Alright I'm one of those few individuals who went through his boyhood having never played a snap of organized football. Consequently my frame of reference when trying to understand what is happening during a game is very reliant on others' understanding of the game. Sure I can see when a player plays head and shoulders above his competition. Seeing a Calvin Johnson, Randy Moss, Joe Montana, or Barry Sanders dominate is easy to understand. These men are just better than the others. Its in the strategy of the game, whether or not the mistakes these Lions repeatedly make are the result of bad personnel or bad coaching, where my understanding is too limited for me to objectively deduce the root cause of our team's repeated failures. I have not watched football long enough to trust my instinct...
Here is where the fun of American football lies for those of us watching from our couches. The cerebral nature of it, the fact that it is a coaches game also makes it a fan's game. I played soccer as a kid and all the coach could really do is prepare you, once the game started you were on your own for all intents and purposes (my being the fastest kid every game meant I loved this aspect of being on my within the framework of a team). This is very much unlike football where even a great player can be completely undermined or made on the game time decision making of his coaching staff. This is what makes it such a game for the fans, because we to can make calls in game and theorize whether we had called it better than the coaches. Endless postgame discussions revolving around "what-ifs" can be had. This also the danger of football for so much time can be wasted about nothing... speaking of wasting time I should get to my point.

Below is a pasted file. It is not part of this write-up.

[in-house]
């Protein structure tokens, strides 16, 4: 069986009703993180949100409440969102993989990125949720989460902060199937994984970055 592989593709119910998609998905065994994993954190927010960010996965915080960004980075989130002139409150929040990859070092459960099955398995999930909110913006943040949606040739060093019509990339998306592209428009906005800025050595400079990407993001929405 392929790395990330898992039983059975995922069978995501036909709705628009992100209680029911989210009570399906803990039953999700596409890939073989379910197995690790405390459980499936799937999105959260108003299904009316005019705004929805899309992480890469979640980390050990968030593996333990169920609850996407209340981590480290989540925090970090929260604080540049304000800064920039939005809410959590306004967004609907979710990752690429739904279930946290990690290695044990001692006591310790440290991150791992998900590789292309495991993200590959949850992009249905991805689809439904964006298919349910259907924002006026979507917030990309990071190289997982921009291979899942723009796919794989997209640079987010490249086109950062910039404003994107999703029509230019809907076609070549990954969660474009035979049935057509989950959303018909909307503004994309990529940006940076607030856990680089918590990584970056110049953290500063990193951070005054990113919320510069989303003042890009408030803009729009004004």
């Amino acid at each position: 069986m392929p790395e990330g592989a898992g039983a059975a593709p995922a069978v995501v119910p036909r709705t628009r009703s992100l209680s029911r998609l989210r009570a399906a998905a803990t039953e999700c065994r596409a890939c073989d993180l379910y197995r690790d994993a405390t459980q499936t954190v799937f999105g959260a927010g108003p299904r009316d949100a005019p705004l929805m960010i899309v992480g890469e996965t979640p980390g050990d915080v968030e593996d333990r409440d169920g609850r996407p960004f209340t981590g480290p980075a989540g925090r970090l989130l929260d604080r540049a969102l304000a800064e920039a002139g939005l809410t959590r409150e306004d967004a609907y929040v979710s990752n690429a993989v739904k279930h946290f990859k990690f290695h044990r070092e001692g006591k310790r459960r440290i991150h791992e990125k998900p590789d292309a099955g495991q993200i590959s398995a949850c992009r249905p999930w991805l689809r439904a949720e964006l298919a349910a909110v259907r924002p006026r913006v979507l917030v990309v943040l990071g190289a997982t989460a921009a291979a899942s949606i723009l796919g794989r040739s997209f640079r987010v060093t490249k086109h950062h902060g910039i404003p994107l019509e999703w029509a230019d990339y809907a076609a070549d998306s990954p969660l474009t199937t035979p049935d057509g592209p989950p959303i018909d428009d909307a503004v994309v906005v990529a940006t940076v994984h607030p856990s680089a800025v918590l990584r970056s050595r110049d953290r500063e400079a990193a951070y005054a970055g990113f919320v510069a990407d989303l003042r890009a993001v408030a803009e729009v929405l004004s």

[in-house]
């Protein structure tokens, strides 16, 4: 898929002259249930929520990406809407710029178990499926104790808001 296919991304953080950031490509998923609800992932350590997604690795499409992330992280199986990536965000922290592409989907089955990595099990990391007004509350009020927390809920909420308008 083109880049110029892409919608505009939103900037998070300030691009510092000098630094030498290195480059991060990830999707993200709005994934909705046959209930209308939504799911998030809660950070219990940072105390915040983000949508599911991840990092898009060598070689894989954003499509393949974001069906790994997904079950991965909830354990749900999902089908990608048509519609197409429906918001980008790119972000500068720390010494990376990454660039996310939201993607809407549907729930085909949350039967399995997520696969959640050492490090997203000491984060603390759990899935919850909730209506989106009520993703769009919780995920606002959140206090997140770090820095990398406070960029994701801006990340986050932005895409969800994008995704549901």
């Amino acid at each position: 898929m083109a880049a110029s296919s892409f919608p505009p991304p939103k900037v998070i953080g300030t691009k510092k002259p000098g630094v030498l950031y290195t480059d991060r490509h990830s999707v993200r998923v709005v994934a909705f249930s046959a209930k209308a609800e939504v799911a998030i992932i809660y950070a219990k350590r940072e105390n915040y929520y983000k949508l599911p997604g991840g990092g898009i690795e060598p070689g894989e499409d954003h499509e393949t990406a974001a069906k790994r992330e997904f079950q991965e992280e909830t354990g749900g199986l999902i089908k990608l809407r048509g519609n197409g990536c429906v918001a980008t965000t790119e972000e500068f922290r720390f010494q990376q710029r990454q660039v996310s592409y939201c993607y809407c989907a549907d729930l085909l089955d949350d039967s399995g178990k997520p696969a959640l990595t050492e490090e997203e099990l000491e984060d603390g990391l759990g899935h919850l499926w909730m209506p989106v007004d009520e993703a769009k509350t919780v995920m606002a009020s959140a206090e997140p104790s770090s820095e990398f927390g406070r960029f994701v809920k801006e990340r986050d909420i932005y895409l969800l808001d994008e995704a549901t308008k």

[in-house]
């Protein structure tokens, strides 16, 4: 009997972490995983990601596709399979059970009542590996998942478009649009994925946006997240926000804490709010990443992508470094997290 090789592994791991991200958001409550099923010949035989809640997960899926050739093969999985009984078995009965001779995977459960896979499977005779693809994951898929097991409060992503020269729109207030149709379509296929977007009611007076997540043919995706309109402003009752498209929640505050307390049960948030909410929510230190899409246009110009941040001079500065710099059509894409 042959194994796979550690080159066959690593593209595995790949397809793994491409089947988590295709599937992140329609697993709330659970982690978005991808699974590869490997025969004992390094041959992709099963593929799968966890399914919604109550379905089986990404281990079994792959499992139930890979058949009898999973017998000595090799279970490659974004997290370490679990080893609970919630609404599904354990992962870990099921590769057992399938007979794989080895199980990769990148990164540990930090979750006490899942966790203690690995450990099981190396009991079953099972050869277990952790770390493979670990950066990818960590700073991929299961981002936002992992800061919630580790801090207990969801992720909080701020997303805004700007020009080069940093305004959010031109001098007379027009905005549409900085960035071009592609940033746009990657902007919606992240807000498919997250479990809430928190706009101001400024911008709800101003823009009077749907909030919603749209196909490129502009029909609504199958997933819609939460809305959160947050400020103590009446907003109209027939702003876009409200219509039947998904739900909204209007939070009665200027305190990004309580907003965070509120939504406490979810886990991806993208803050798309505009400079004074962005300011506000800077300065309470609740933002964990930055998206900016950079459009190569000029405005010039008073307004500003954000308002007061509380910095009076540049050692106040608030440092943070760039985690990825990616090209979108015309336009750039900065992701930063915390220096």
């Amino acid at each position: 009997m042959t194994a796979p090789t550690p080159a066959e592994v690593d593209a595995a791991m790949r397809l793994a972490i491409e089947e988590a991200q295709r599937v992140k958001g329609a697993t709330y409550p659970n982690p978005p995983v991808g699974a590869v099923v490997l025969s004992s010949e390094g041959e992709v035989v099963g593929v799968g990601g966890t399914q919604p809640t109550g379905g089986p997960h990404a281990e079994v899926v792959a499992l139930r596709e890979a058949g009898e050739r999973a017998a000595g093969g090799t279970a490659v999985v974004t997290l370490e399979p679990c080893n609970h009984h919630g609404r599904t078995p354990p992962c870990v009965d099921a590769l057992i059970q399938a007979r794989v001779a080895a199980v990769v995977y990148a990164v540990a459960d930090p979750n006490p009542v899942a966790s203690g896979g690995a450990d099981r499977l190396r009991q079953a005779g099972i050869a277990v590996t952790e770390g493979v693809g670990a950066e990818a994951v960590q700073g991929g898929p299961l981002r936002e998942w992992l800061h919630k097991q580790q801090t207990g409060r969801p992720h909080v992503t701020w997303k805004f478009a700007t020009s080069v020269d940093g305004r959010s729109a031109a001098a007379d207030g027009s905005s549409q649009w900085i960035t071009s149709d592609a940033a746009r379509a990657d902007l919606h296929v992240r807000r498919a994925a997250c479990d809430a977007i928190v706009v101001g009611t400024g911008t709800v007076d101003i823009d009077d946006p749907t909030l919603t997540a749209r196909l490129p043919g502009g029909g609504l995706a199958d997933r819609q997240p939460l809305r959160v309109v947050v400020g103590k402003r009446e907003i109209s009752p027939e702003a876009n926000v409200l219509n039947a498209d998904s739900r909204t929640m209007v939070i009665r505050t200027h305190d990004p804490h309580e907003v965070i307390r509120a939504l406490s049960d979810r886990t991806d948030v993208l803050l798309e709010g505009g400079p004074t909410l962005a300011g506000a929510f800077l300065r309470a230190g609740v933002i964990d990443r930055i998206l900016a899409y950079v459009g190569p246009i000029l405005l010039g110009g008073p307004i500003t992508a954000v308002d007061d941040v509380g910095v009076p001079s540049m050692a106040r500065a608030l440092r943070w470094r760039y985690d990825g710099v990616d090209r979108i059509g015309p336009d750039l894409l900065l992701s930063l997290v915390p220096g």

My frame of reference for this season will be my knowledge of military history, specifically how it relates to leadership, and what I've learned from leadership from those in my life around me. My instincts in this area lead me to the frustrating conclusion that Schwartz is not a good enough leader to put us over the top and claim the Superbowl, yet he is too good to be fired. Why do I think this way?
There have been many great battlefield leaders throughout history, our ancient past reverberates with the names of Hannibal, Alexander, and Caesar. Moving forward we have Frederick the Great, Napoleon, Admiral Nelson. And our own, Washington, Grant, Jackson, Lee, Pershing, Patton, etc. Each of these men, while incredibly diverse, shared many of the same talents. You'll find that what sets the greatest of these men apart from their fellows is the ability to look at a battlefield and intuitively grasp the whole of the situation, and in its complexities pick out the simple keys wherein lie the victory.
Napoleon at Austerlitz knew that he was at the end of his logistical supply line, that to advance would spell doom for his army, he also knew that the coalition of Austrian and Russian troops under the leadership of Russian general Kutuzov knew of his weakness and had no intention of fighting him, choosing instead to retreat and draw him in further. So Napoleon masterfully offered an armistice as a show of weakness, while leaving some 60,000 of his troops in a seemingly precarious positions. The allies thinking him weak decided (against the wishes of Kutuzov) to pounce on his troops that were left hanging in the open, not knowing that France reinforcements were sweeping around to occupy the heights that they were vacating in order to attack the French.